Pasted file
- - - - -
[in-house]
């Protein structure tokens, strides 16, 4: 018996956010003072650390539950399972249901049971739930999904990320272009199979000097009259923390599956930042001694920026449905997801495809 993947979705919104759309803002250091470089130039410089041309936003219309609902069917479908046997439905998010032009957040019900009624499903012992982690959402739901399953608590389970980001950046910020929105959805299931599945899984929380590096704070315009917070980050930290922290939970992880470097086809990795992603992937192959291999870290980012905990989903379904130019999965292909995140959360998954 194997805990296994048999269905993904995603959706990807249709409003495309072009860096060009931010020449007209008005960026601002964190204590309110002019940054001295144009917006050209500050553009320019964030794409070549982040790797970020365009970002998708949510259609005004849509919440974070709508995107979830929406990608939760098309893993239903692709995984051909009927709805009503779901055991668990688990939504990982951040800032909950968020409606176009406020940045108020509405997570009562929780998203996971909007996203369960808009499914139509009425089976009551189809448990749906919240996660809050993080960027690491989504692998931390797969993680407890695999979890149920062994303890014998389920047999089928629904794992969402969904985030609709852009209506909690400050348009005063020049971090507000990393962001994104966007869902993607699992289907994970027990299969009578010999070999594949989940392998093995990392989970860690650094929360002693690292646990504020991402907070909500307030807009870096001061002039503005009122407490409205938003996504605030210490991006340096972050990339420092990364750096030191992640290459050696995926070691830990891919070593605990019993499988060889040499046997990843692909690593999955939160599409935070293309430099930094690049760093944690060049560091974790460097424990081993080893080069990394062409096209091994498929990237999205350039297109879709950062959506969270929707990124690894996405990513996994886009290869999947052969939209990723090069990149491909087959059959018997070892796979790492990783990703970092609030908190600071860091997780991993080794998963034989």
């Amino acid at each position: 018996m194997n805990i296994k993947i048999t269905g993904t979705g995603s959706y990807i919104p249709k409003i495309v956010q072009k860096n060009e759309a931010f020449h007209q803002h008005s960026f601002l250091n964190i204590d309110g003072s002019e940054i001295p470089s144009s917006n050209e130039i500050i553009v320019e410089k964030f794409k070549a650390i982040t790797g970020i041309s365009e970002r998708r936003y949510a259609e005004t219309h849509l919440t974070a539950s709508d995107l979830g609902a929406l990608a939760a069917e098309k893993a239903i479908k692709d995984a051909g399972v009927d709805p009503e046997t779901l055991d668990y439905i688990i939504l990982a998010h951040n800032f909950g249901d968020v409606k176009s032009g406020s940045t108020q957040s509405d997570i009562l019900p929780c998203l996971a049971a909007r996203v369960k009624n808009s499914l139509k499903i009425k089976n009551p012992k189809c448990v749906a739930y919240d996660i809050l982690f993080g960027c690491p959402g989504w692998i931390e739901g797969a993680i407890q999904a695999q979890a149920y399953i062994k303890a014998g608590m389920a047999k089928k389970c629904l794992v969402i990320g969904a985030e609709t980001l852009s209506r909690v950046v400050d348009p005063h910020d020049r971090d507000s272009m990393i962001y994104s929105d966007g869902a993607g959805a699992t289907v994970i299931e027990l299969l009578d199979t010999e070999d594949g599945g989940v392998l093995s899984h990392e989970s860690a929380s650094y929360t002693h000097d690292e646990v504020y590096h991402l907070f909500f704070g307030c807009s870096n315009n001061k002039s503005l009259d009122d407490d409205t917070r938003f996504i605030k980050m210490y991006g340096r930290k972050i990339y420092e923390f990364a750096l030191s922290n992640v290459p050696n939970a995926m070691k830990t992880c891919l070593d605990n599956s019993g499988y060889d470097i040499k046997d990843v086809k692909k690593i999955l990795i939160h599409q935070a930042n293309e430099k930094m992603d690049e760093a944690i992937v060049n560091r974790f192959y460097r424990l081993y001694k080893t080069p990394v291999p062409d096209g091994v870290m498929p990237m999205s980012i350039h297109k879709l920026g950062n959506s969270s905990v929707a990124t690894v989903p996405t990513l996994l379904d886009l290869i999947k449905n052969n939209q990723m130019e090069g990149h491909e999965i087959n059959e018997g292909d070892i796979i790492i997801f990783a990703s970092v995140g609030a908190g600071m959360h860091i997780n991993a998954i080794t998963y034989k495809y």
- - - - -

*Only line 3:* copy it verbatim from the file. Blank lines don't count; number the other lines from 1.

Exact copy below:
């Amino acid at each position: 018996m194997n805990i296994k993947i048999t269905g993904t979705g995603s959706y990807i919104p249709k409003i495309v956010q072009k860096n060009e759309a931010f020449h007209q803002h008005s960026f601002l250091n964190i204590d309110g003072s002019e940054i001295p470089s144009s917006n050209e130039i500050i553009v320019e410089k964030f794409k070549a650390i982040t790797g970020i041309s365009e970002r998708r936003y949510a259609e005004t219309h849509l919440t974070a539950s709508d995107l979830g609902a929406l990608a939760a069917e098309k893993a239903i479908k692709d995984a051909g399972v009927d709805p009503e046997t779901l055991d668990y439905i688990i939504l990982a998010h951040n800032f909950g249901d968020v409606k176009s032009g406020s940045t108020q957040s509405d997570i009562l019900p929780c998203l996971a049971a909007r996203v369960k009624n808009s499914l139509k499903i009425k089976n009551p012992k189809c448990v749906a739930y919240d996660i809050l982690f993080g960027c690491p959402g989504w692998i931390e739901g797969a993680i407890q999904a695999q979890a149920y399953i062994k303890a014998g608590m389920a047999k089928k389970c629904l794992v969402i990320g969904a985030e609709t980001l852009s209506r909690v950046v400050d348009p005063h910020d020049r971090d507000s272009m990393i962001y994104s929105d966007g869902a993607g959805a699992t289907v994970i299931e027990l299969l009578d199979t010999e070999d594949g599945g989940v392998l093995s899984h990392e989970s860690a929380s650094y929360t002693h000097d690292e646990v504020y590096h991402l907070f909500f704070g307030c807009s870096n315009n001061k002039s503005l009259d009122d407490d409205t917070r938003f996504i605030k980050m210490y991006g340096r930290k972050i990339y420092e923390f990364a750096l030191s922290n992640v290459p050696n939970a995926m070691k830990t992880c891919l070593d605990n599956s019993g499988y060889d470097i040499k046997d990843v086809k692909k690593i999955l990795i939160h599409q935070a930042n293309e430099k930094m992603d690049e760093a944690i992937v060049n560091r974790f192959y460097r424990l081993y001694k080893t080069p990394v291999p062409d096209g091994v870290m498929p990237m999205s980012i350039h297109k879709l920026g950062n959506s969270s905990v929707a990124t690894v989903p996405t990513l996994l379904d886009l290869i999947k449905n052969n939209q990723m130019e090069g990149h491909e999965i087959n059959e018997g292909d070892i796979i790492i997801f990783a990703s970092v995140g609030a908190g600071m959360h860091i997780n991993a998954i080794t998963y034989k495809y």